“From January until today, we’ve sent out 28,000 cards,” she said when interviewed the first week of June.

In the early years of the program, Making Cards for Our Troops tried to send cards to various military bases for coordination.

“We soon learned that we didn’t have the connections to get to enough bases for the cards that were coming in,” Mrs. Brodsky said.

She stumbled upon the organization Operation Gratitude, a nationwide nonprofit dedicated to providing people across the U.S. with opportunities to volunteer and to say thank you to our military, veterans and first responders. In 2003, Operation Gratitude sent its first four care packages to deployed service members in Iraq.

One aspect of Operation Gratitude is handmade With Love, with volunteers putting skills such as sewing and knitting to work, creating items for care packages.

Mrs. Brodsky asked Operation Gratitude officials if they would be interested in handmade cards. Now, every care package Operation Gratitude sends out not only includes letters from grateful Americans, but also blank cards for the service members’ own personal use.

Volunteers across the country, such as Mrs. Masters at Adams Village Baptist Church, send cards to Mrs. Brodsky in Annapolis, who operates the Making Cards for Our Troops nonprofit out of her home. When enough cards are collected from across the country, they are boxed and sent to Operation Gratitude, based in California. The nonprofit uses USPS Priority Mail shipping boxes, with a flat rate of $21.50. Between 400 and 450 cards can fit into one of the boxes.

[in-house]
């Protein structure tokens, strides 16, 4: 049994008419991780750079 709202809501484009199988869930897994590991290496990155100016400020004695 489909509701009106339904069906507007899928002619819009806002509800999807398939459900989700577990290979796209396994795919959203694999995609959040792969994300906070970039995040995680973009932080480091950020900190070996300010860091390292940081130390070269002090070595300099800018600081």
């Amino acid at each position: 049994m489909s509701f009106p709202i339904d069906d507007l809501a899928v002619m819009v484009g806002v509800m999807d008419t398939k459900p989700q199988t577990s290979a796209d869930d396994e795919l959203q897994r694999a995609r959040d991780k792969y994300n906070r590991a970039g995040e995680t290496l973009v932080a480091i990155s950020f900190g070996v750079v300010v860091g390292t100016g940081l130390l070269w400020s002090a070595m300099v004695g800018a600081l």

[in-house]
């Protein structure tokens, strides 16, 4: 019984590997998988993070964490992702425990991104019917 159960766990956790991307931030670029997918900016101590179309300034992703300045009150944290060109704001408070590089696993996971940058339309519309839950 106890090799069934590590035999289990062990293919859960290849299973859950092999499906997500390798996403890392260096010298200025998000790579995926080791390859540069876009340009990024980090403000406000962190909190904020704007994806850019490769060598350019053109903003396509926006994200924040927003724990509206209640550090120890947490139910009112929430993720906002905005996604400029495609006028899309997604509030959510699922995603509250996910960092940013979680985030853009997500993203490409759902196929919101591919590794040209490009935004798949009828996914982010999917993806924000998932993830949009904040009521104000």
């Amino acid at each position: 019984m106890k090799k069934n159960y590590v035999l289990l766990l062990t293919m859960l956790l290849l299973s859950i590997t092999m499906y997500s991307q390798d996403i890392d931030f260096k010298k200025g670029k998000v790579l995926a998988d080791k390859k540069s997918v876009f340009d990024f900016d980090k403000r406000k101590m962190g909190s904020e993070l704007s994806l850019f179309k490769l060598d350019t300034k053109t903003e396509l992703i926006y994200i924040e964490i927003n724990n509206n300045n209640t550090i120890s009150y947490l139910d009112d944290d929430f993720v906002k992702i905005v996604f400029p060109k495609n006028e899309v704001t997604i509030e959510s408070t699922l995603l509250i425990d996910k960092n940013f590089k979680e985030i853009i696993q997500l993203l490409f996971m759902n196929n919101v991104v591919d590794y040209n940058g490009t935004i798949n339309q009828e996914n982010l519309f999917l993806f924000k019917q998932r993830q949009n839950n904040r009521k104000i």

“Our biggest expense is mailing out the boxes,” Mrs. Brodsky said. “That’s the expense we have to come up with. We have fundraising. We approach organizations like the American Legion and Rotary clubs. It’s a constant battle because it’s difficult for us to do. We just don’t have all the connections that we need.”

When cards arrive at Making Cards for Our Troops headquarters from around the country, including from Alaska and Hawaii, they are sorted and checked before being boxed up.

“We’re a clearing house,” Mrs. Brodsky said. “We have to make sure there’s no glitter or anything large that pops off the card.”

However, the rejected cards aren’t tossed away.

“We donate them to churches, veterans groups and places like that,” Mrs. Brodsky said.

In late May, the Annapolis-based Making Cards for Our Troops group hosted an event at Davidsonville United Methodist Church.

“We made 1,165 cards in four hours with 48 people,” Mrs. Brodsky said.

Making Cards for Our Troops sends out packages to Operation Gratitude each week.

“We generally average between 800 to 2,600 cards, depending on what comes in to us,” Mrs. Brodsky said.

The details

n WHAT: Making Cards for Our Troops, a national nonprofit dedicated to making handmade cards for U.S. troops. The cards are then sent overseas so that troops can have cards to send home to their loved ones.

n LOCALLY: Volunteer crafters have met several times at Adams Village Baptist Church. For more information on the local program, how to join in, or to donate supplies, contact the churct at 315-232-2237.

n NATIONALLY: To contact the Annapolis, Md.-based nonprofit, write to The group also has a Facebook page.

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Johnson Newspapers 7.1